After data landed into raw zone, it would move through transformation pipeline to other zones of the data lake. Depending on the type of data and nature of data, whether it was a real time or batch processed data, we would use different technologies to transform it. Since data was primarily stored in Hive we used a lot of HQL scripts to transform data. Other than that, since we love Spark and it’s powerful and reliable, we wanted to use it for data processing where it made sense. Therefore, Spark played one of the most important roles in data processing inside of data lake.


After the Data Lake was installed and basic configuration of cluster was set up, it was time to initialize security installation and configuration. In Sweden, there are strict rules and regulations that must be followed. Especially when working with personal data of our client’s costumers. Some of the regulations were bit outdated when it comes to modern data storage and processing technologies, so first we needed to find middle ground with legal team. It Took us some time to come to agreements and incorporate many regulations into appropriate security requirements.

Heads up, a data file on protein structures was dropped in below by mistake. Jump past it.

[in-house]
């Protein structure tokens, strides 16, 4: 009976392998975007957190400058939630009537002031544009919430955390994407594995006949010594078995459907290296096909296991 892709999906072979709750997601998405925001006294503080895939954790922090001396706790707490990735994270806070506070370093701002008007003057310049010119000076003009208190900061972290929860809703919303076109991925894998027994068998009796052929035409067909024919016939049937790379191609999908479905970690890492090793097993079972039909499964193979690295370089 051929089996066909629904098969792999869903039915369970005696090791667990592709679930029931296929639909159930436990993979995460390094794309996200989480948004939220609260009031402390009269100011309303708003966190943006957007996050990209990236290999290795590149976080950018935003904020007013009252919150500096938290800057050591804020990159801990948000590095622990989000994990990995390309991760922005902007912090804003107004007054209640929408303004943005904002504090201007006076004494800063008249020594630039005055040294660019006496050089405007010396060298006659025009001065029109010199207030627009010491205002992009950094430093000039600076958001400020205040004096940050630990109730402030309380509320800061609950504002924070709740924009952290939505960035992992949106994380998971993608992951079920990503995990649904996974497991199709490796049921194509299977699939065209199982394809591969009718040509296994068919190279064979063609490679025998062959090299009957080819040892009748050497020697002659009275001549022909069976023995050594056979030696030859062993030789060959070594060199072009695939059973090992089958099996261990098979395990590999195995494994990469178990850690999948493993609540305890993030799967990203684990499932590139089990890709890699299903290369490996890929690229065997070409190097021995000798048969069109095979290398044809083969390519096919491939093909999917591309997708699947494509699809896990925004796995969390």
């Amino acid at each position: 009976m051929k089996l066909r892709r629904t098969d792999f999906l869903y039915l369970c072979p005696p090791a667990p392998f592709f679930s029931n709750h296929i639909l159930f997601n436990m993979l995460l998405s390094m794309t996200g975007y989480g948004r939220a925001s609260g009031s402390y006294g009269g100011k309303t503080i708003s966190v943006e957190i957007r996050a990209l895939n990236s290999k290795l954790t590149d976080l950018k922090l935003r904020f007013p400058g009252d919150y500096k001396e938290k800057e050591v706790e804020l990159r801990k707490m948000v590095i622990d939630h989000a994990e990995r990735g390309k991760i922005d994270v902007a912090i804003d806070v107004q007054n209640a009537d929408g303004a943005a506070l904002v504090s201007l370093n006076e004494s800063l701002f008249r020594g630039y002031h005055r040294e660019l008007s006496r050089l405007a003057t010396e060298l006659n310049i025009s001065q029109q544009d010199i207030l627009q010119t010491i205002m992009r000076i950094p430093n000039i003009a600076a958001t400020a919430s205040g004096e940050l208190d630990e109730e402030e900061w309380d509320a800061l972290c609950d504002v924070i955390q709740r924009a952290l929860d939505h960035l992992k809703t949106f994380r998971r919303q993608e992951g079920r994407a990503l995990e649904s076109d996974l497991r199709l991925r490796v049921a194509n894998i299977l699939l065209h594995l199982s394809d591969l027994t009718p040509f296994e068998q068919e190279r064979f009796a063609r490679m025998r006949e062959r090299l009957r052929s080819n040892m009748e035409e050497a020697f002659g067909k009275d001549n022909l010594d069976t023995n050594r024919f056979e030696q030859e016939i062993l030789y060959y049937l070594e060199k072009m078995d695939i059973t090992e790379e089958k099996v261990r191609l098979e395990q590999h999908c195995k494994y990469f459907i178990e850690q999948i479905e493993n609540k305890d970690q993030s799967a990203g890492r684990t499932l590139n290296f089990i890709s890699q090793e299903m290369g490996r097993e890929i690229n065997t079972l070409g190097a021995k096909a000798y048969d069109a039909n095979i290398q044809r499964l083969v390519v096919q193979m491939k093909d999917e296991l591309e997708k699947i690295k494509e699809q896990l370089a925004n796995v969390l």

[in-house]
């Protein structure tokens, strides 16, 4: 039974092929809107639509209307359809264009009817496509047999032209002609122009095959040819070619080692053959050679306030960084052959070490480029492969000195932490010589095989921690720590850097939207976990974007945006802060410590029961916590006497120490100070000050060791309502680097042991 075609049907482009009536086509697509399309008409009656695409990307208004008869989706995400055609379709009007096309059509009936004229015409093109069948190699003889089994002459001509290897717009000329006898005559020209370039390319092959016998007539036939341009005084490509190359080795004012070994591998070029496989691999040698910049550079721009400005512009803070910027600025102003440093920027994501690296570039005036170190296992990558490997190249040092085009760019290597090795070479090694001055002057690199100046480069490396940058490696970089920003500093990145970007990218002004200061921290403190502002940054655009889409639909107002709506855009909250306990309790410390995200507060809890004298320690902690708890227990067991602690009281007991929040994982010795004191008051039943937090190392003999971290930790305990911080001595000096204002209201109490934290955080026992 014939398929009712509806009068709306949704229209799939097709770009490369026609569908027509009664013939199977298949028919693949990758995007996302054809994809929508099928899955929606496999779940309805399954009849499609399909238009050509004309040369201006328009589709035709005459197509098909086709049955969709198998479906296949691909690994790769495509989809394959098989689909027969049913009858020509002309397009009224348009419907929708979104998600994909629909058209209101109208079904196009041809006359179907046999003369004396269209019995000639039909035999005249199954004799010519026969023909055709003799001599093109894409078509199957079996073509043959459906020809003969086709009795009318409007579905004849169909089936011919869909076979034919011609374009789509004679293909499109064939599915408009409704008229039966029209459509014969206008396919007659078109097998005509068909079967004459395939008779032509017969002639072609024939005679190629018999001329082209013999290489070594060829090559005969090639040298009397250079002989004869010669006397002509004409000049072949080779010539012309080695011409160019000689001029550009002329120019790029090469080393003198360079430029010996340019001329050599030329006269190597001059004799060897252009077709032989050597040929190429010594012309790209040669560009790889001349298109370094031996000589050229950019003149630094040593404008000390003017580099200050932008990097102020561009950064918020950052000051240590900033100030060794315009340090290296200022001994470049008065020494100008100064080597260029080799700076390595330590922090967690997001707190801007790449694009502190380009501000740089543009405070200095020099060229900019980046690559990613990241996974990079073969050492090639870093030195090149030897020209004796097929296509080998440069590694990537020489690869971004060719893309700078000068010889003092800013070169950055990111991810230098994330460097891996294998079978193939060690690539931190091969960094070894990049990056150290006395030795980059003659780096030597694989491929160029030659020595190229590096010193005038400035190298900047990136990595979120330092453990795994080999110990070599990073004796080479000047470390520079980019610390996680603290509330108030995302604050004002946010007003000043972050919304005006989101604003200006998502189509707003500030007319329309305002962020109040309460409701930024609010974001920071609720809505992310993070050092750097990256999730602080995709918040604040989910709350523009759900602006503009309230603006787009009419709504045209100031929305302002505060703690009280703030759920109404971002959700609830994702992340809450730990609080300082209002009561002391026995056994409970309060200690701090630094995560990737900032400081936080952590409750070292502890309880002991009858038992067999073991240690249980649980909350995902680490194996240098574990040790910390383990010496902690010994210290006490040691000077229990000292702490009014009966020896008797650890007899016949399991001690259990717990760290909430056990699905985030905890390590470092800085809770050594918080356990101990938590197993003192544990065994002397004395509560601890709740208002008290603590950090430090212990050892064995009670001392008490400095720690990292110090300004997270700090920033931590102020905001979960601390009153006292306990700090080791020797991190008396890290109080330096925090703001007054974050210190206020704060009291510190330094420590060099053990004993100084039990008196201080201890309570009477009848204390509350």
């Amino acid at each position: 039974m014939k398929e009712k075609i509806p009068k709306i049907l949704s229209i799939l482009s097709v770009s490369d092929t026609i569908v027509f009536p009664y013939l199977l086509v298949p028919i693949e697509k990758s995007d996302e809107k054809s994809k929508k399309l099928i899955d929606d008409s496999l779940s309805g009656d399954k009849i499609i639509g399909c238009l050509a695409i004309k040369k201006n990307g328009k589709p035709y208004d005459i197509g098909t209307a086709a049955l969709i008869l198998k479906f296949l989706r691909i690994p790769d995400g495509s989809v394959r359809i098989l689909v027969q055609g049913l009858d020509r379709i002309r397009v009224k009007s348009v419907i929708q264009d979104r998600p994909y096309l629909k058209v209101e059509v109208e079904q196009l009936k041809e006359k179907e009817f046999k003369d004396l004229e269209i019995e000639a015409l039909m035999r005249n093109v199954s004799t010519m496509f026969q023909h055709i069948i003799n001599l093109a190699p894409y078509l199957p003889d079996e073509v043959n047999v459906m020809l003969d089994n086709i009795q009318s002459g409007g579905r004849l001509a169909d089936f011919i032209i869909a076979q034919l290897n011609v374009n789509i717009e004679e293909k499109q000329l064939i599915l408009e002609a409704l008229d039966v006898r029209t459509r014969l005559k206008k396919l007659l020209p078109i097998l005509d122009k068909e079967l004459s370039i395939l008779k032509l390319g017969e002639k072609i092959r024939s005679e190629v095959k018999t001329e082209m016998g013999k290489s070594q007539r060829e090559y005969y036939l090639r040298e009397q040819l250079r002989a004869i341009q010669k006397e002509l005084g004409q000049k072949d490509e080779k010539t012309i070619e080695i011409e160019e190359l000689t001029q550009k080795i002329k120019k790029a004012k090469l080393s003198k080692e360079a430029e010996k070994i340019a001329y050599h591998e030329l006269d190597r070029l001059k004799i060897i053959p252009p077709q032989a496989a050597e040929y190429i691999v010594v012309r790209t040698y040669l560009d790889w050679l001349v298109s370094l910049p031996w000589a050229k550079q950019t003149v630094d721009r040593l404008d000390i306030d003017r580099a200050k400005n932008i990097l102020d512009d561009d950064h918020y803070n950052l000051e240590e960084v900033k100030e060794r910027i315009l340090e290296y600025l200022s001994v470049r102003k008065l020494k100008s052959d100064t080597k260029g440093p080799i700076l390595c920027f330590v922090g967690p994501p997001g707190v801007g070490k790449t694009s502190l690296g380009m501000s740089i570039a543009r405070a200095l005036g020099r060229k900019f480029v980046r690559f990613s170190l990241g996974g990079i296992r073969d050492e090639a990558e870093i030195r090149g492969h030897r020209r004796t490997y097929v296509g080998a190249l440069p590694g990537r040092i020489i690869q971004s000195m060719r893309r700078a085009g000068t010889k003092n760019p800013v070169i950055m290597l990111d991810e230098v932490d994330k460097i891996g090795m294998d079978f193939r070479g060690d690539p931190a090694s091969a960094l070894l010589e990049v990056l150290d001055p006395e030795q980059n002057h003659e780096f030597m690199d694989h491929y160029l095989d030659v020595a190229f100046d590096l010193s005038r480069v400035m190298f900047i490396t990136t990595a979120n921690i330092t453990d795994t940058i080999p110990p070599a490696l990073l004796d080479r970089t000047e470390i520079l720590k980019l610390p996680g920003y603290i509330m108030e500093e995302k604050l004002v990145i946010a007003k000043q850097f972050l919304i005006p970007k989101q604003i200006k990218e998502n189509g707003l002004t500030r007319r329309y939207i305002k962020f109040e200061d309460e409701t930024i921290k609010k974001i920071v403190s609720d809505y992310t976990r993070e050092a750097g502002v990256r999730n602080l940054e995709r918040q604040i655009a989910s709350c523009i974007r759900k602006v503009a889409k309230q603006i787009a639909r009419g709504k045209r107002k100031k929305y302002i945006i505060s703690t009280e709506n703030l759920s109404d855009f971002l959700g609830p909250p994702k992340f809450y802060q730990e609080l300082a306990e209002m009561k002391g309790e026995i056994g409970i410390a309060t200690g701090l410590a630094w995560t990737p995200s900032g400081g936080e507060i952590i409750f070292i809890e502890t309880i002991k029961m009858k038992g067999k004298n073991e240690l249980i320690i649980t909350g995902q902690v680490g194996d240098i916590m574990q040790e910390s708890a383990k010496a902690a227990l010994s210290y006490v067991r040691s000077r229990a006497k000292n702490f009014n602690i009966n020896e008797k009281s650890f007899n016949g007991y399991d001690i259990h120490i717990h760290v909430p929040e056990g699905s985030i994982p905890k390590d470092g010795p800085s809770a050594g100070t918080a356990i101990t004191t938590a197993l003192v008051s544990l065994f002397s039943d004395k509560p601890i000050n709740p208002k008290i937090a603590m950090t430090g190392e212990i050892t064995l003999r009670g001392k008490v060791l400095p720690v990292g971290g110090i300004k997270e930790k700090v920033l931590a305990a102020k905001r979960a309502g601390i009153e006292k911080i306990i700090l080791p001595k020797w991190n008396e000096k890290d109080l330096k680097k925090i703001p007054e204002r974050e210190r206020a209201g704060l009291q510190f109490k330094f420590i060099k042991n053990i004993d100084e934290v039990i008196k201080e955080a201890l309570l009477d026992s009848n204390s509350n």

All rules and regulations were being tracked using security catalog. Security catalog is a document in which all requirements were listed, grouped depending on whether they are related to the platform or some procedure which needed to be established. Those requirements covered different security areas, like access control, logging, data storage, configuration, documentation and so on. After we implemented a requirement, we were required to write detailed description of how it had been done. The idea behind was to give better insight to security officers supervising the entire process. We also used this catalog to track progress of things done and as agenda in our weekly security briefing with our security officer.